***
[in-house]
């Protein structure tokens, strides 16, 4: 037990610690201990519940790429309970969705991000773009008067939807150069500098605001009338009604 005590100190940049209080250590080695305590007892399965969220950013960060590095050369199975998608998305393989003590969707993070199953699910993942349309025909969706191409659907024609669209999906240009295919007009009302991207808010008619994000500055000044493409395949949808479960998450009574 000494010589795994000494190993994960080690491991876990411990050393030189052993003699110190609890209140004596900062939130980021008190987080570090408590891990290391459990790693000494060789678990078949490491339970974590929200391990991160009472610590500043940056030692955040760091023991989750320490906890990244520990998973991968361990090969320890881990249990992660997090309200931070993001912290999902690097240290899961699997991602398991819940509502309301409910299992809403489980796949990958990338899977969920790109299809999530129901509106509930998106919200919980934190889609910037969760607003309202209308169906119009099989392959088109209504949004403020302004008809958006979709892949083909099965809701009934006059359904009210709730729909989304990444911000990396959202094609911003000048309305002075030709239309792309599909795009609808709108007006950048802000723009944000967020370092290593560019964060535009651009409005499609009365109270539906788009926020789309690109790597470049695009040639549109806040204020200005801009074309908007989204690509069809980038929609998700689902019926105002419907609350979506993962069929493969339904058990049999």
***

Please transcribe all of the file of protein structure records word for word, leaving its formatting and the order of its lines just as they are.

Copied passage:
[in-house]
């Protein structure tokens, strides 16, 4: 037990610690201990519940790429309970969705991000773009008067939807150069500098605001009338009604 005590100190940049209080250590080695305590007892399965969220950013960060590095050369199975998608998305393989003590969707993070199953699910993942349309025909969706191409659907024609669209999906240009295919007009009302991207808010008619994000500055000044493409395949949808479960998450009574 000494010589795994000494190993994960080690491991876990411990050393030189052993003699110190609890209140004596900062939130980021008190987080570090408590891990290391459990790693000494060789678990078949490491339970974590929200391990991160009472610590500043940056030692955040760091023991989750320490906890990244520990998973991968361990090969320890881990249990992660997090309200931070993001912290999902690097240290899961699997991602398991819940509502309301409910299992809403489980796949990958990338899977969920790109299809999530129901509106509930998106919200919980934190889609910037969760607003309202209308169906119009099989392959088109209504949004403020302004008809958006979709892949083909099965809701009934006059359904009210709730729909989304990444911000990396959202094609911003000048309305002075030709239309792309599909795009609808709108007006950048802000723009944000967020370092290593560019964060535009651009409005499609009365109270539906788009926020789309690109790597470049695009040639549109806040204020200005801009074309908007989204690509069809980038929609998700689902019926105002419907609350979506993962069929493969339904058990049999």